According to Chinese philosophy, the universe is made up of two energetic forces: yin and yang. The interplay between these forces creates the five elements:
Wood, Fire, Earth, Metal and Water.
A universal energy enters the human body through the crown of the head and becomes "prana" or "qi".

Along the spinal column, spinning vortexes receive and manifest this energy. Each vortex is a chakra with a defined role and relationship to the body.
While Wesern nutrition is very focused on the macronutrients and calories, the chakra nutrition approach is much more holistic and respects that food is more than a physical fuel. The colours, tastes and source of food have a physiological consequence and also an emotional and energetic one.
Practice forward head to knee bend (Janu Sirsasana) to connect physical movement with the primary, or Root Chakra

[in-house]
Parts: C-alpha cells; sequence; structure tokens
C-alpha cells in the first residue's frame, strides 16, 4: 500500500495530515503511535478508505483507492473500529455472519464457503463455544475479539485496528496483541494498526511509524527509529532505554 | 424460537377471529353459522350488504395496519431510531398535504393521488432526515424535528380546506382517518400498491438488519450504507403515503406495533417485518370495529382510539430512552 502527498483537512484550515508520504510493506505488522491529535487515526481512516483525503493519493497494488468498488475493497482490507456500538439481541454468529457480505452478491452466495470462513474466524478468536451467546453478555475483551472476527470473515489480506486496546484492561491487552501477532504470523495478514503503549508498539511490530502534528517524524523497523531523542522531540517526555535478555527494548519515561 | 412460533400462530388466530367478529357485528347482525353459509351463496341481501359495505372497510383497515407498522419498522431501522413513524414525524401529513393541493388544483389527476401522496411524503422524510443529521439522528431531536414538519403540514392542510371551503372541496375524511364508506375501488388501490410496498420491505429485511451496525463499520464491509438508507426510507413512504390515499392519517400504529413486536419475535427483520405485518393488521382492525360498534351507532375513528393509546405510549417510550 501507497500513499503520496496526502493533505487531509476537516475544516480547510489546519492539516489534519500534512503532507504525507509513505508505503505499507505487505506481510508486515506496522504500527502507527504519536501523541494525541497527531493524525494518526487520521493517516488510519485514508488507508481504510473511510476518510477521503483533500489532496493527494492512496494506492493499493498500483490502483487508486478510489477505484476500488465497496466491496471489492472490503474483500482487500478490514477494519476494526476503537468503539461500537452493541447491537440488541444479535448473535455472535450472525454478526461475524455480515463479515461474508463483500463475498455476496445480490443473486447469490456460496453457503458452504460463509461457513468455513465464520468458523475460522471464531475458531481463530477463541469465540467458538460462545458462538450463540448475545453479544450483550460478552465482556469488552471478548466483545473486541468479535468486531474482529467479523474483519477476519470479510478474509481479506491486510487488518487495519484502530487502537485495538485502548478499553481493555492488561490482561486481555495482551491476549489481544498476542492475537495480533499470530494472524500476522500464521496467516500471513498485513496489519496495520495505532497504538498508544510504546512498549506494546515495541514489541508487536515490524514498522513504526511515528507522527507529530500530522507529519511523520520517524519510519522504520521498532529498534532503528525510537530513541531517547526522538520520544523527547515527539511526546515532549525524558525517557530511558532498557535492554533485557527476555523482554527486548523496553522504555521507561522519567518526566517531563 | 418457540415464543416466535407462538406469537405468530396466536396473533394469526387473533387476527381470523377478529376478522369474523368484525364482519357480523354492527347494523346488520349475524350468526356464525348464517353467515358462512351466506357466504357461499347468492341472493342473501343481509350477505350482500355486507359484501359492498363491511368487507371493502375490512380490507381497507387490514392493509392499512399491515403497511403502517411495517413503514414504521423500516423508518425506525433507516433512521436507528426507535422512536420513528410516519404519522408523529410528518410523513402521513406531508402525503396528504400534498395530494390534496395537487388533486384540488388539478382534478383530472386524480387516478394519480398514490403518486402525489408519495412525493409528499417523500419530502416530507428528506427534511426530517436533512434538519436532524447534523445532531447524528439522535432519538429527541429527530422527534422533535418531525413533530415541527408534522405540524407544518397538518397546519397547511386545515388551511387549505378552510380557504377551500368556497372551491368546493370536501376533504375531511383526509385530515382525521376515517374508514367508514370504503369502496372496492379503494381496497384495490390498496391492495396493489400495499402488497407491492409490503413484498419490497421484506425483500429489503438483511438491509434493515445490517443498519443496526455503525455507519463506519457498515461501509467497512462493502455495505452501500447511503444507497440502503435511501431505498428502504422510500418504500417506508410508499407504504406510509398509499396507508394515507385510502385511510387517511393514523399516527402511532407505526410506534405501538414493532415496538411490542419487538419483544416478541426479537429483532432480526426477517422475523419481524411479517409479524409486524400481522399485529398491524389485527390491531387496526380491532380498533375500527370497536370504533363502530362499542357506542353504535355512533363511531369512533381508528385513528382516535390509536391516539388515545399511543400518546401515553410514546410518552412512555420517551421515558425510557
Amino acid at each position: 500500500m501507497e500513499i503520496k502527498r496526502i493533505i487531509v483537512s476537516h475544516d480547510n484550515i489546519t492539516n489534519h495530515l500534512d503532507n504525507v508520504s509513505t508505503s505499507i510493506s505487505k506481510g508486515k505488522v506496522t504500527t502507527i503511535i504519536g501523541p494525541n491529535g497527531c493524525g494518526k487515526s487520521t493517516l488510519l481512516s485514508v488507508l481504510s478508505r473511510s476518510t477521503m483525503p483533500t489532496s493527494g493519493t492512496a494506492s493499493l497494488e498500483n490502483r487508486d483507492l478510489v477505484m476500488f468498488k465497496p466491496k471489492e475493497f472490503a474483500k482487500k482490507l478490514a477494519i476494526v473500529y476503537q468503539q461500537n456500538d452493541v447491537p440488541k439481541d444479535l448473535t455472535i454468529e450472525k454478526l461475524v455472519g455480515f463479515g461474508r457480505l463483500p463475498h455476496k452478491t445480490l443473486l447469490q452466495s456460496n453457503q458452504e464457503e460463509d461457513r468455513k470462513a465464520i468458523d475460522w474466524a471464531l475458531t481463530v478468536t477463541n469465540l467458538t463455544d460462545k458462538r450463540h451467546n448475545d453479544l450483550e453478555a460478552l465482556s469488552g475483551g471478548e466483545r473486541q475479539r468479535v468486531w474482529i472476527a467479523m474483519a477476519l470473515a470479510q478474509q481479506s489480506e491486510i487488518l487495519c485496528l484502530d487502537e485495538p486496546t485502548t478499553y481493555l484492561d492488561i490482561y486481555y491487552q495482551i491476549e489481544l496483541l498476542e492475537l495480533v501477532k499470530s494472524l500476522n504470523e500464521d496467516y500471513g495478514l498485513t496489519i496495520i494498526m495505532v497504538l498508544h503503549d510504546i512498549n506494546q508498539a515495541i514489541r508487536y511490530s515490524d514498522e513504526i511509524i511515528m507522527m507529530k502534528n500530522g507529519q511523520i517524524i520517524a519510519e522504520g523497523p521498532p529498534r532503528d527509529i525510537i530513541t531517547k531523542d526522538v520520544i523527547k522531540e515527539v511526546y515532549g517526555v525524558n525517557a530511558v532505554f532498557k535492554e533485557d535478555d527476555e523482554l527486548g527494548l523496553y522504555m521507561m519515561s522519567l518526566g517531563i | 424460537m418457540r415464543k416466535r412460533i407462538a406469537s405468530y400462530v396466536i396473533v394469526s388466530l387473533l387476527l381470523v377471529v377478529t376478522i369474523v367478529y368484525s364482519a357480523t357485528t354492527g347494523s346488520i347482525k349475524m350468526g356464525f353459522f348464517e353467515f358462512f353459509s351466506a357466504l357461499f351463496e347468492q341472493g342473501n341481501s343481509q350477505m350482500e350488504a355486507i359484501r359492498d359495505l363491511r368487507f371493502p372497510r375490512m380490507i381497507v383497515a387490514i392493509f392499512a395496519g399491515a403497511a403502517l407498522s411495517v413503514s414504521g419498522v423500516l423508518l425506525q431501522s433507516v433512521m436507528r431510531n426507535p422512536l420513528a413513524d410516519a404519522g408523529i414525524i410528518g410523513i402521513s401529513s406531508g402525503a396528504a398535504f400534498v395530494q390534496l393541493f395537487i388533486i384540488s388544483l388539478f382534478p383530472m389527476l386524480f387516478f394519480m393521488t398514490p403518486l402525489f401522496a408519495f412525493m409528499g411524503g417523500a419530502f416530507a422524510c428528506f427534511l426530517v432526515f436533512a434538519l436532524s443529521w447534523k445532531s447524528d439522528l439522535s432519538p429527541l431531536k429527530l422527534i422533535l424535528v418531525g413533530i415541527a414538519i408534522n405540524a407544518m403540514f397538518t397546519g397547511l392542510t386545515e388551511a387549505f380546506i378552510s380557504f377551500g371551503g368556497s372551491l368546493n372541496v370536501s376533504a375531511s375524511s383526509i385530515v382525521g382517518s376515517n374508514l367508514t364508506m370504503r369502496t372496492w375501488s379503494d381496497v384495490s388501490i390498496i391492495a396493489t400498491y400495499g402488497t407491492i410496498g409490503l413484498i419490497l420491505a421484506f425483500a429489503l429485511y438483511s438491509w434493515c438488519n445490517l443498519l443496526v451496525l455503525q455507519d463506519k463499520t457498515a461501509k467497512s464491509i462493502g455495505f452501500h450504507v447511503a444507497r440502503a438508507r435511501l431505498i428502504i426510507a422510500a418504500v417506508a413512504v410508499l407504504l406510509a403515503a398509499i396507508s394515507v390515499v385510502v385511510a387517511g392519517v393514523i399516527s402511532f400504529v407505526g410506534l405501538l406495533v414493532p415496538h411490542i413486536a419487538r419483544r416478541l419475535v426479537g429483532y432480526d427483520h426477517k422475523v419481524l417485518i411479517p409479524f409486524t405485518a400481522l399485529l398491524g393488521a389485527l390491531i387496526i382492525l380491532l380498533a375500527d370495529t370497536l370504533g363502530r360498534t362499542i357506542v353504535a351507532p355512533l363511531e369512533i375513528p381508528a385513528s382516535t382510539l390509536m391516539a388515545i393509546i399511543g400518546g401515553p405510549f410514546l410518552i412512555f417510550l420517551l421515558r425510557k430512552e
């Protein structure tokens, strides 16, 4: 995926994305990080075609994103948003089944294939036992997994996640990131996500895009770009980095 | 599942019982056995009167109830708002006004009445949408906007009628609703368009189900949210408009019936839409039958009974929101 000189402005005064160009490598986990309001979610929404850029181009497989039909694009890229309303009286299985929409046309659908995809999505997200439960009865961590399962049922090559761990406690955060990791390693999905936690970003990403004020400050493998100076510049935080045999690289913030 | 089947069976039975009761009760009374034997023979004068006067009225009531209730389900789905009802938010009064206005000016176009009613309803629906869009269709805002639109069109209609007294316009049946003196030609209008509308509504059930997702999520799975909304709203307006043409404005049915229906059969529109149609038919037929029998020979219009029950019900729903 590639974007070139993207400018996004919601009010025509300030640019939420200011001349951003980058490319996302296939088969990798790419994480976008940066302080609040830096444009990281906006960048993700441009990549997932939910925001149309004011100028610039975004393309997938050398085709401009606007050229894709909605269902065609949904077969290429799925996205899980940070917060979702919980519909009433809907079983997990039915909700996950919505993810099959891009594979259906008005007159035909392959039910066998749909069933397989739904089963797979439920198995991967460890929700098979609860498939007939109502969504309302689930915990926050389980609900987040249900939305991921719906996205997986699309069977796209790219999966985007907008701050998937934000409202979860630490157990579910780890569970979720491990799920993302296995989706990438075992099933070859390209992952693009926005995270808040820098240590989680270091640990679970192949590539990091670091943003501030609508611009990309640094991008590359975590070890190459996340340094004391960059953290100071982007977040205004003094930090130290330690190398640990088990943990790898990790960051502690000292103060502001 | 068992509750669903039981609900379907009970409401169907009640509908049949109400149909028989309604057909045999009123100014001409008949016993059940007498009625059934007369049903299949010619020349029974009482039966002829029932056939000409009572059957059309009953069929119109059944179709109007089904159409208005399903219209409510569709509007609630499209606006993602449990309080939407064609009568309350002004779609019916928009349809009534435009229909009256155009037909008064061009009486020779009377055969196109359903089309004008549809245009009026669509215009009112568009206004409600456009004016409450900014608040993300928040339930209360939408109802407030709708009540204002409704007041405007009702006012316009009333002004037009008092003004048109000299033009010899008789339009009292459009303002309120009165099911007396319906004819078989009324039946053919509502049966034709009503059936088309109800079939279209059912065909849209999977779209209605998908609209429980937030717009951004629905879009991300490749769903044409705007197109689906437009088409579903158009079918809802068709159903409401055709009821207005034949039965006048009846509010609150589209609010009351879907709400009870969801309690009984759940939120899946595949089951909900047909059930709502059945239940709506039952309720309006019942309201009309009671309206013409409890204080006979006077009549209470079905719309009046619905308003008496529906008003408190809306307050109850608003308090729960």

We can judge by our cravings or feelings what we are lacking, what needs attention, and how we are affected by the seasons, our emotional state and our physical world. Right now, it's the red chakra - or The Root Chakra - for me that is my primary focus. The root chakra is about balancing, grounding, needing a strong foundation. When it is blocked, the immune system suffers, there is overeating, rigid and anxious thinking, fearfulness and rigidity in routine.
According to Teri Mosey, foods that nourish and support the root chakra are rich in protein - primarily bone, blood and immune supportive nutrients. Root vegetables and red-coloured foods such as tomatoes, apples, beets and radishes are also ideal.

By no means do I suggest you base your entire diet and choices on your chakras. But this is a way to think about food as nourishment for the soul as well as the body. Perhaps it is a way for you to be more mindful of what you desire to eat and how you feel or function as a result.